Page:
IT163-1: Synthesize database concepts needed to effectively design a database. PC-2.1: Achieve goals through planning and prioritization. Module Outcomes: Describe basic database concepts.Examine the

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IT163-1: Synthesize database concepts needed to effectively design a database.

PC-2.1: Achieve goals through planning and prioritization.

Module Outcomes:

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  • Describe basic database concepts.
  • Examine the relational database model.
  • Create a conceptual model.
  • Define relationships between entities.
  • Analyze the concepts of normalization.
  • Create a logical data model from a conceptual model.
  • Identify the attributes for your logical model.
  • Identify the primary and foreign keys.
  • Examine tables, columns, and data types for a database design.
  • Create a physical data model.

Explanation

This assessment is divided into 3 parts with multiple file submissions. Please read all directions, including submission directions for each part, and submit as directed.

Module 1 Assessment Part 1

Purpose

All databases start with data; without the data, there would be no need for a database. In this scenario, Fit @ Home provides home gym concierge services. Their services include equipment subscription packages and personal training video sessions in the convenience and safety of home.

The data provided to you (IT163_Data1) represents the current data they are storing outside of a database. As you can see, it is a very archaic and disorganized system for maintaining their data and it is becoming unwieldy. They need your help to organize their data so that they can manage it more effectively to grow their business.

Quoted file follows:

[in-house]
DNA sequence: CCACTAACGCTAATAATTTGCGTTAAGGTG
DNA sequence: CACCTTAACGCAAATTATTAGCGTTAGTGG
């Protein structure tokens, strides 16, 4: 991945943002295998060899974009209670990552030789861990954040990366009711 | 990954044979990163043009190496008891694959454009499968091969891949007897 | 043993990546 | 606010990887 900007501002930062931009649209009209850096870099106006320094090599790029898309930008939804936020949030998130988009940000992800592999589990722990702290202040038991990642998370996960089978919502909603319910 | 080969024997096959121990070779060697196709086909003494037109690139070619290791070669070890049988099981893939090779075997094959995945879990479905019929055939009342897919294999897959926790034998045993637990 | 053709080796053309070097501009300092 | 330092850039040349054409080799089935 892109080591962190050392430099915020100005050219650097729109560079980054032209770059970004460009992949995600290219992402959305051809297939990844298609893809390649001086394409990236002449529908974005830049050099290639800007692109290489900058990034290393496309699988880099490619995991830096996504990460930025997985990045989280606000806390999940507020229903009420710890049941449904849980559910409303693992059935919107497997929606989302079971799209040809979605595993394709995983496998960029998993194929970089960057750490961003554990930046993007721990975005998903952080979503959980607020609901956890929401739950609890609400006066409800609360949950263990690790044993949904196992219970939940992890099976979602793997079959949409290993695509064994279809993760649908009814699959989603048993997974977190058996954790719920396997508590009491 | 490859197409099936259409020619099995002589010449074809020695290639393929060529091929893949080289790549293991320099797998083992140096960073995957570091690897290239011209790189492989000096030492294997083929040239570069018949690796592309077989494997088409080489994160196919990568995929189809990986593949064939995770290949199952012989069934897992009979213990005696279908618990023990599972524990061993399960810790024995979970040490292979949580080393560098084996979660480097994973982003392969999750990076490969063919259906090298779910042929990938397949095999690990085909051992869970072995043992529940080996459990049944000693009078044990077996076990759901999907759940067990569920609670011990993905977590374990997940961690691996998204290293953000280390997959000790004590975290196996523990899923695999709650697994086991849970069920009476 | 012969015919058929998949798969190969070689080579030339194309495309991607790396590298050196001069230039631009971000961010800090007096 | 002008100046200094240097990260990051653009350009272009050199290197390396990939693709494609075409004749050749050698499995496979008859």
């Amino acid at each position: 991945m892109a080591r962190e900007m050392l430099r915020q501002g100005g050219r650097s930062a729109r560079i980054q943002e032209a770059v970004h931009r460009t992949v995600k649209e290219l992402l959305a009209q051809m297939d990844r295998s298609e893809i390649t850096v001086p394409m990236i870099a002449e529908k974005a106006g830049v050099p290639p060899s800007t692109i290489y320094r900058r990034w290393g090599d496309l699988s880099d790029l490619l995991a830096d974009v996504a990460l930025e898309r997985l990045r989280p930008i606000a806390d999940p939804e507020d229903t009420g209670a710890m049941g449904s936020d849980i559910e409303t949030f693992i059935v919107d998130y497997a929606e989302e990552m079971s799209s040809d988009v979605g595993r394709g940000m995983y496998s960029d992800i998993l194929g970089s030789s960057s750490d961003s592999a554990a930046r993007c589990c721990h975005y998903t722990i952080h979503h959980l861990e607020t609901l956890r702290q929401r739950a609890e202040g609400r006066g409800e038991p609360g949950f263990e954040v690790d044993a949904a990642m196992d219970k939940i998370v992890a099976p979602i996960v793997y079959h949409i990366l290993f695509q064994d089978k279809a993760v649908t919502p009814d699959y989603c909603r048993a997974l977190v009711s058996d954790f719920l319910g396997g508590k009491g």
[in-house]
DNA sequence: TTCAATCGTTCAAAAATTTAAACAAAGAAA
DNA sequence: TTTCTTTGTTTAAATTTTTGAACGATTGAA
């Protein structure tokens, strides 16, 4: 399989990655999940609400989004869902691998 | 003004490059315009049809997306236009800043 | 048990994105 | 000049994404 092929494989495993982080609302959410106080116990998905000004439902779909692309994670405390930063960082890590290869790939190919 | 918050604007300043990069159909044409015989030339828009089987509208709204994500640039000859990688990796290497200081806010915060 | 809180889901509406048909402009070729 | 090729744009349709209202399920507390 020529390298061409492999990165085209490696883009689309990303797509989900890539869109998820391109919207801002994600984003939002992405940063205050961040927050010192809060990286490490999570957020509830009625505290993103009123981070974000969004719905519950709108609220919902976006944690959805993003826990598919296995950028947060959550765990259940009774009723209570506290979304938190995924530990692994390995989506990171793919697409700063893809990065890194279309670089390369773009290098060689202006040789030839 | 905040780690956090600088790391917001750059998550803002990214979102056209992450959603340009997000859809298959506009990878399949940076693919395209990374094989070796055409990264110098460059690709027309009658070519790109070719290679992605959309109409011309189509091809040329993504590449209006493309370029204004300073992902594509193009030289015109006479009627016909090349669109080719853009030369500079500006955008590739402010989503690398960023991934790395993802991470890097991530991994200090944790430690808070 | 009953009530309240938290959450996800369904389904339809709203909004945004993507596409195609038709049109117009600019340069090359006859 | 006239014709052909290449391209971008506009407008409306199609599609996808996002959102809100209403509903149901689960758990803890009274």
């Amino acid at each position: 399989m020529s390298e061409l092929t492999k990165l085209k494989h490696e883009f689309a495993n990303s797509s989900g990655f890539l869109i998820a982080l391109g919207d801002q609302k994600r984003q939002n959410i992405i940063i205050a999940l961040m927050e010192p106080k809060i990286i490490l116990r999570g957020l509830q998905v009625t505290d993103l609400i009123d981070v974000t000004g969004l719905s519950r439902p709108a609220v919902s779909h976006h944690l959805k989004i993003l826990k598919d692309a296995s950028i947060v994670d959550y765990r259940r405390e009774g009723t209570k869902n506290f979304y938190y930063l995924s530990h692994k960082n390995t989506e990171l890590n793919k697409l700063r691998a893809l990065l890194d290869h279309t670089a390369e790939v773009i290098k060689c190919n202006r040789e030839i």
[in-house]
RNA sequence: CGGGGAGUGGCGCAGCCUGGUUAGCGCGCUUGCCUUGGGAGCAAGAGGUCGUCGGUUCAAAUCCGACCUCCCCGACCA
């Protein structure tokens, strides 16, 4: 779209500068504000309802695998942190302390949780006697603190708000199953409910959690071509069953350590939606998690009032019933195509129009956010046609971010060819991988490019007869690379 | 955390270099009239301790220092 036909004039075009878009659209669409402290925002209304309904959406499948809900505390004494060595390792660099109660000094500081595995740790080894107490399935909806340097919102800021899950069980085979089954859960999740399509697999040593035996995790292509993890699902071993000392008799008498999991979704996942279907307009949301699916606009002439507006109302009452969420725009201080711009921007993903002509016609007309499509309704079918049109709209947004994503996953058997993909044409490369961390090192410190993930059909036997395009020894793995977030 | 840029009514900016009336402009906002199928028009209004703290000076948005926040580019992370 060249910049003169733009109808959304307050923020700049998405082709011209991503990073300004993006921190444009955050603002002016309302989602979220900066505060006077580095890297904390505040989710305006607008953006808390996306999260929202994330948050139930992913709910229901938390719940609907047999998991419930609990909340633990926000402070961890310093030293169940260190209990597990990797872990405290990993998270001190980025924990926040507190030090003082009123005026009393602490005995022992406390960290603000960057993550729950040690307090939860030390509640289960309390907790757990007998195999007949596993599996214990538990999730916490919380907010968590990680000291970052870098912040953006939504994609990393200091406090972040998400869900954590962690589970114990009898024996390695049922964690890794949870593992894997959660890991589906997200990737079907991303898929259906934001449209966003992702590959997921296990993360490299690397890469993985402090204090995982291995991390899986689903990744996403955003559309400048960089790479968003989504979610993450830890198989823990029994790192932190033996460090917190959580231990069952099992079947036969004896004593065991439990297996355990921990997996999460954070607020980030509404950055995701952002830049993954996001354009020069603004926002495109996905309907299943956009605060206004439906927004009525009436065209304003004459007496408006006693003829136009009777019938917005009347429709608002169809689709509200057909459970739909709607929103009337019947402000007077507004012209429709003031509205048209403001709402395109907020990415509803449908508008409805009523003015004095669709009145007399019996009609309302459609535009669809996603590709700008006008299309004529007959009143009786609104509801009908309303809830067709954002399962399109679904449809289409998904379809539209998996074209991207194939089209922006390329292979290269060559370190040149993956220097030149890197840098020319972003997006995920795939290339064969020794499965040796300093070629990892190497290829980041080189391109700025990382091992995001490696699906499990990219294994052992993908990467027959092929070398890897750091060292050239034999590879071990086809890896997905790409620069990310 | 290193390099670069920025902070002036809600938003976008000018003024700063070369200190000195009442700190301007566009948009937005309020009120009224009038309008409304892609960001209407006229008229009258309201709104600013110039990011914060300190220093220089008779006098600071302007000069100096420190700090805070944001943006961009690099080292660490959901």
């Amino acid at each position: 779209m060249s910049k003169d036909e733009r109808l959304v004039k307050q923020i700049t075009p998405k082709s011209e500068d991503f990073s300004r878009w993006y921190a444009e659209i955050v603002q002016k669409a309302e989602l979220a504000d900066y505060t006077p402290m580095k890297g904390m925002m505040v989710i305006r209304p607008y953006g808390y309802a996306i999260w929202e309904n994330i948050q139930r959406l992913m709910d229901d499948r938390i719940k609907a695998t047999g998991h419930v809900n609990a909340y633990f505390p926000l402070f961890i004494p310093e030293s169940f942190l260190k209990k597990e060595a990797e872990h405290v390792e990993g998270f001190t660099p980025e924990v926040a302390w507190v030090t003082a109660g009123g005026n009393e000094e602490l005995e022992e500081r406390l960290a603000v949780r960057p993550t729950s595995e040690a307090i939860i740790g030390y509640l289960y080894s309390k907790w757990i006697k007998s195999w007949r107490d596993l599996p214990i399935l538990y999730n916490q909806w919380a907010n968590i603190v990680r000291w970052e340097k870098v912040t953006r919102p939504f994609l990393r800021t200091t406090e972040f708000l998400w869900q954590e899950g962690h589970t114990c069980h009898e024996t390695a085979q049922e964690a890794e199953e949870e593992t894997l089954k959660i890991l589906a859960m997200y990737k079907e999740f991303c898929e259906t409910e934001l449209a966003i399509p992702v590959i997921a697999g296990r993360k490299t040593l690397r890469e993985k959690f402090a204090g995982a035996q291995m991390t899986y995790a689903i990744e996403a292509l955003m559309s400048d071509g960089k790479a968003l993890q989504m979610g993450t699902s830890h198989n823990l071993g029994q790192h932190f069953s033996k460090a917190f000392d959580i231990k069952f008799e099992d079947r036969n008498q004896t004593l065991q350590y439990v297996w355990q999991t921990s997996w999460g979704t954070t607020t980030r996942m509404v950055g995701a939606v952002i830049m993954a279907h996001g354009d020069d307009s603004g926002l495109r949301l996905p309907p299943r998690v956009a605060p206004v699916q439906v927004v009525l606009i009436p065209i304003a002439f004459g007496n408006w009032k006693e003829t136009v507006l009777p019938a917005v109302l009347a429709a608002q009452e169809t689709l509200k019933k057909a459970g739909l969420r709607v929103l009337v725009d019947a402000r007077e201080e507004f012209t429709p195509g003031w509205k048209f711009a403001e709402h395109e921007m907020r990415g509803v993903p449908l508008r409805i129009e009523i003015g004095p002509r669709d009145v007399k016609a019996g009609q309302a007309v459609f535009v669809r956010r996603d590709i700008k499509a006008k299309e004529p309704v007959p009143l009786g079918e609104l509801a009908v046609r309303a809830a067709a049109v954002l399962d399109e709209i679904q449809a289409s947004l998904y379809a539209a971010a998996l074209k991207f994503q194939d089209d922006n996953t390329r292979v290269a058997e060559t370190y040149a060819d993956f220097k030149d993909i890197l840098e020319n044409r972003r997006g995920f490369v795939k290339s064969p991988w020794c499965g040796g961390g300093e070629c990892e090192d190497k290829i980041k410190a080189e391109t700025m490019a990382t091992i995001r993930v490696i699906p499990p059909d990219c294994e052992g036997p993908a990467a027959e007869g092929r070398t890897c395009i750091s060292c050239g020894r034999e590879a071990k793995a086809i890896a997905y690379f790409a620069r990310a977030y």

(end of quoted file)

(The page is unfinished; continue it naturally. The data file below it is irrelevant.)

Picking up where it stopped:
Assessment Instructions

For this assessment, you will be using the diagramming application Microsoft Visio, obtained through Microsoft Azure. See the Azure link under Course Resources for details.

  1. Your initial task is to review the data provided and determine the entities and relationships that would exist for your relational database design. You will document them in upcoming steps.

Refer to IT163_Example1 to see a demonstration of how to work through this process.

Things to consider as you analyze the data:

  • What groupings of information exist?
  • What data depends on other data?
  • How do these groupings relate to one another?

    • Look for one-to-one, one-to-many, and many-to-many relationships in the data.
  • An entity-relationship diagram at a conceptual level will only show the names for each entity and the relationships between them. There will be no actual data depicted in the model you are building.Reference:Harrington, J. L. (2016). Relational database design and implementation (4th ed.). Morgan Kaufmann Publishers.

    • Chapter 4: “Entities and Relationships”
  1. Using Microsoft Visio, create a new ERD diagram. Choose the Crow’s Foot Database Notation template.